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Strategic planning - A comparison of high and low technology manufacturing small firms

O'Regan, Nicholas; Ghobadian, Abby


Nicholas O'Regan

Abby Ghobadian


This paper contends that firms can be classified according to the level of technology deployed in their products and processes into two main types: high and low technology firms. The paper further contends that the level of technology deployed will impact on the overall strategic planning process and its main drivers: leadership and organisational culture resulting in differing levels of corporate performance. Based on a nation-wide sample of 194 Managing Directors and Chief Executives of small and medium sized manufacturing firms, this study found that high technology firms tend to emphasise transformational and human resources leadership styles. Both of these leadership styles correlate positively with strategic planning and with the majority of performance indicators used. On the other hand, low technology firms emphasise transactional leadership, which correlates with internal strategy characteristics and short-term performance indicators. Similar results were obtained when culture styles were correlated with strategy and performance indicators in both types of firms. Finally, the overall performance of both types of firms indicates that high technology firms performed better than low technology firms. The findings suggest that low technology firms can achieve a similar confidence in facing the external environment as high technology firms by changing their strategic planning, leadership and organisational culture emphasis. © 2005 Elsevier Ltd. All rights reserved.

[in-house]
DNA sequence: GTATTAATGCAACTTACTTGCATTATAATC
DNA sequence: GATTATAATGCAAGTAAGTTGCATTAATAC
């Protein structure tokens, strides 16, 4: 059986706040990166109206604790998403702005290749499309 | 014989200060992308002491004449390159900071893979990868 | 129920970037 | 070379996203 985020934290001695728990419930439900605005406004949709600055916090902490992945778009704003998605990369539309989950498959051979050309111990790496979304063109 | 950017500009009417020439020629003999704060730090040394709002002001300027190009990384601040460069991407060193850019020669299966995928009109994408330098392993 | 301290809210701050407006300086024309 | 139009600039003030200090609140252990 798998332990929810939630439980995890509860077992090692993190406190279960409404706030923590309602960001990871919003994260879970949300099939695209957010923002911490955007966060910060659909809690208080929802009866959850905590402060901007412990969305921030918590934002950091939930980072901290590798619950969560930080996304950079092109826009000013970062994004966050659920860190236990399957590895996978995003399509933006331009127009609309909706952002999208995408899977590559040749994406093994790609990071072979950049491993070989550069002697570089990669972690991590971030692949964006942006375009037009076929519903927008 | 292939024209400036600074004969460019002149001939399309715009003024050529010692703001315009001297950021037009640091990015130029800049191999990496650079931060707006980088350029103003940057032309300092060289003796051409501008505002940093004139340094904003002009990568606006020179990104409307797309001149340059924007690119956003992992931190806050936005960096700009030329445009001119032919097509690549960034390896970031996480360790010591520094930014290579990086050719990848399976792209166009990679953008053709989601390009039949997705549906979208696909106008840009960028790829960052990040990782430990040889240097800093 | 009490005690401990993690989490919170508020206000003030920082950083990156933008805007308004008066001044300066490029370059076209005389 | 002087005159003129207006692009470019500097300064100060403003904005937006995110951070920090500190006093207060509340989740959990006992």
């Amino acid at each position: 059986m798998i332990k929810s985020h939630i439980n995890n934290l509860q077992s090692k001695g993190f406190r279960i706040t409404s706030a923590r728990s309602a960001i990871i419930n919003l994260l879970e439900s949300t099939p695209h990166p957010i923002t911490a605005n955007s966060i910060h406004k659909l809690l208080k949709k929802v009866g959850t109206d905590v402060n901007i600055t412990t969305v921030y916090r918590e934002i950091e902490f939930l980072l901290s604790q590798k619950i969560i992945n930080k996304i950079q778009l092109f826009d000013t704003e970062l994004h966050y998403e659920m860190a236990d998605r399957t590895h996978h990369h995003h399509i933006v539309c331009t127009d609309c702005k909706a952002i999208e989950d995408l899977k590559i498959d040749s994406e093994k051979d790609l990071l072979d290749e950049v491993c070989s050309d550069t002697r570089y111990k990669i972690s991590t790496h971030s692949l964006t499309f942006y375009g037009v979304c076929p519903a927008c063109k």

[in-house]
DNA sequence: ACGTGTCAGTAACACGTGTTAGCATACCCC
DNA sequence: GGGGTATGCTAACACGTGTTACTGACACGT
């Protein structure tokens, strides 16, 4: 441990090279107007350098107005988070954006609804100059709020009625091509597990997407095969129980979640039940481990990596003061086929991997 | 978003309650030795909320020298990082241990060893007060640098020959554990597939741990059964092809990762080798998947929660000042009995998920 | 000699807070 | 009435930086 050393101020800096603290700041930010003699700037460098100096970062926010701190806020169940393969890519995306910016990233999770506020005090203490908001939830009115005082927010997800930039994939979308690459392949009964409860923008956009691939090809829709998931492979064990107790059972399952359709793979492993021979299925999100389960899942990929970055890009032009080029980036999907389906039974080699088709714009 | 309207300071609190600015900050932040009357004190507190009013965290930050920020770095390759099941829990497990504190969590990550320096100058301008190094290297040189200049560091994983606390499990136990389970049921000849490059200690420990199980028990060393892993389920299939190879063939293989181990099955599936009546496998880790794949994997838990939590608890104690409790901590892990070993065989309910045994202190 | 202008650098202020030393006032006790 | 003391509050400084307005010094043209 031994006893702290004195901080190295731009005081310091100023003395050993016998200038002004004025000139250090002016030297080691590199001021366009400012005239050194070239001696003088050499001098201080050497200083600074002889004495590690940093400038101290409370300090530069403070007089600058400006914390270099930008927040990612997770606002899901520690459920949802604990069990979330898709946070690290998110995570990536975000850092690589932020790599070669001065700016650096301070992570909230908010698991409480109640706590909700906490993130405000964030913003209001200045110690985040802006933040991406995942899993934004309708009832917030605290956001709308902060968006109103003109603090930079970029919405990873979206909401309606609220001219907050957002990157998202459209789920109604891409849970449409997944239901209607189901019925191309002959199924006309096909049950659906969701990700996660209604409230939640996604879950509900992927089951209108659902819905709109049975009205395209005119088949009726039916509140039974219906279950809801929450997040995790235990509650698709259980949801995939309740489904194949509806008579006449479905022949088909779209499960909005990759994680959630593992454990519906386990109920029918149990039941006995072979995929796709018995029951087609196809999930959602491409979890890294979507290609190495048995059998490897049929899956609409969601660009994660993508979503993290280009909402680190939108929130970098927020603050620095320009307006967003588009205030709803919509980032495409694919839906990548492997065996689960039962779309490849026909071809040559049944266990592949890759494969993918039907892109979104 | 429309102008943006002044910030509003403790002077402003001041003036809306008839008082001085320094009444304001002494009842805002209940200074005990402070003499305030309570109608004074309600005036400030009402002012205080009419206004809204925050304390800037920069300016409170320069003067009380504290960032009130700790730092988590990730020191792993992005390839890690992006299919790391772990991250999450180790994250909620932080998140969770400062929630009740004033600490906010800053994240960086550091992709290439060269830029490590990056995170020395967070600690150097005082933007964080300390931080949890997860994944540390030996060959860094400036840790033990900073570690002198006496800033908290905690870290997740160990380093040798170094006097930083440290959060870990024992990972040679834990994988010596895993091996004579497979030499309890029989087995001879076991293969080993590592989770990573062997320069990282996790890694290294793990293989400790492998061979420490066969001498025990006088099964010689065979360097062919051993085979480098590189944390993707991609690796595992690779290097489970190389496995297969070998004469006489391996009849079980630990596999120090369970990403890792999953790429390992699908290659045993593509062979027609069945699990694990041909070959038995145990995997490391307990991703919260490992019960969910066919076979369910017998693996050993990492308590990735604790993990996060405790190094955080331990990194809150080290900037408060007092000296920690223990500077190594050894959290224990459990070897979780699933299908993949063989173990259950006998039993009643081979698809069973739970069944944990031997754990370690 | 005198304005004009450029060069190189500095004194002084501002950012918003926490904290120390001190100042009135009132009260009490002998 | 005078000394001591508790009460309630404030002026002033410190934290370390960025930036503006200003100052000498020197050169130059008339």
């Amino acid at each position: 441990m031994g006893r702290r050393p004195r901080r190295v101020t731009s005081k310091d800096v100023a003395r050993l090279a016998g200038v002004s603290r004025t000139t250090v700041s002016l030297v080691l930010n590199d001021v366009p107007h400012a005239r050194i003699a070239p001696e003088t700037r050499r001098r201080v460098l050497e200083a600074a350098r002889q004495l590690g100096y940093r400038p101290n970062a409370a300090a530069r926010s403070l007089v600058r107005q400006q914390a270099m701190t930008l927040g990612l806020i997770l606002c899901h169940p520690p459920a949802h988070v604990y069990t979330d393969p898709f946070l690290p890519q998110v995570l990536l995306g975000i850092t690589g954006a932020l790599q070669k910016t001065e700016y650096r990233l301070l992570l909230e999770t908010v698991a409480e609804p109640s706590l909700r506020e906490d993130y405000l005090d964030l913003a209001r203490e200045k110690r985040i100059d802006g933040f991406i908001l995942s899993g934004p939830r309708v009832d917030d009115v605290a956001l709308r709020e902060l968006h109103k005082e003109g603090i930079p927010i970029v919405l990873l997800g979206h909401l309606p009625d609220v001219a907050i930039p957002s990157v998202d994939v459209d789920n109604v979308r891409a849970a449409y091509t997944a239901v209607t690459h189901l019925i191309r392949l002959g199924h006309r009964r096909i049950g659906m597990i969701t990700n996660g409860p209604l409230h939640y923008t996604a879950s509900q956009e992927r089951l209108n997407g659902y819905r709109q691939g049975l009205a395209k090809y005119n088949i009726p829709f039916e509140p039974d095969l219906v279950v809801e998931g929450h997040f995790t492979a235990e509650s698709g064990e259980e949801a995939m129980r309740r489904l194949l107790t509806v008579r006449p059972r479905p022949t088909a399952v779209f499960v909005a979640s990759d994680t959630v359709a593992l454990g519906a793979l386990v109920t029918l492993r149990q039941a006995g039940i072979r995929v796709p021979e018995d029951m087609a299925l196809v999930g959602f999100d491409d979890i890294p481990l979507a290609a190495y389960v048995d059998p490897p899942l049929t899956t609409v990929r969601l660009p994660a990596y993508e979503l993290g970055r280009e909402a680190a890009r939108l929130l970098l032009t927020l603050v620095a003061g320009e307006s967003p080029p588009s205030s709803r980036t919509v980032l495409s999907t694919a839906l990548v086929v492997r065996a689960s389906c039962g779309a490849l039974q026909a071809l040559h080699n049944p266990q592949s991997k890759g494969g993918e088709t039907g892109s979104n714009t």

Journal Article Type Article
Publication Date Oct 1, 2005
Journal Technovation
Print ISSN 0166-4972
Publisher Elsevier
Peer Reviewed Peer Reviewed
Volume 25
Issue 10
Pages 1107-1117
Keywords high technology, strategic planning, leadership, culture, performance
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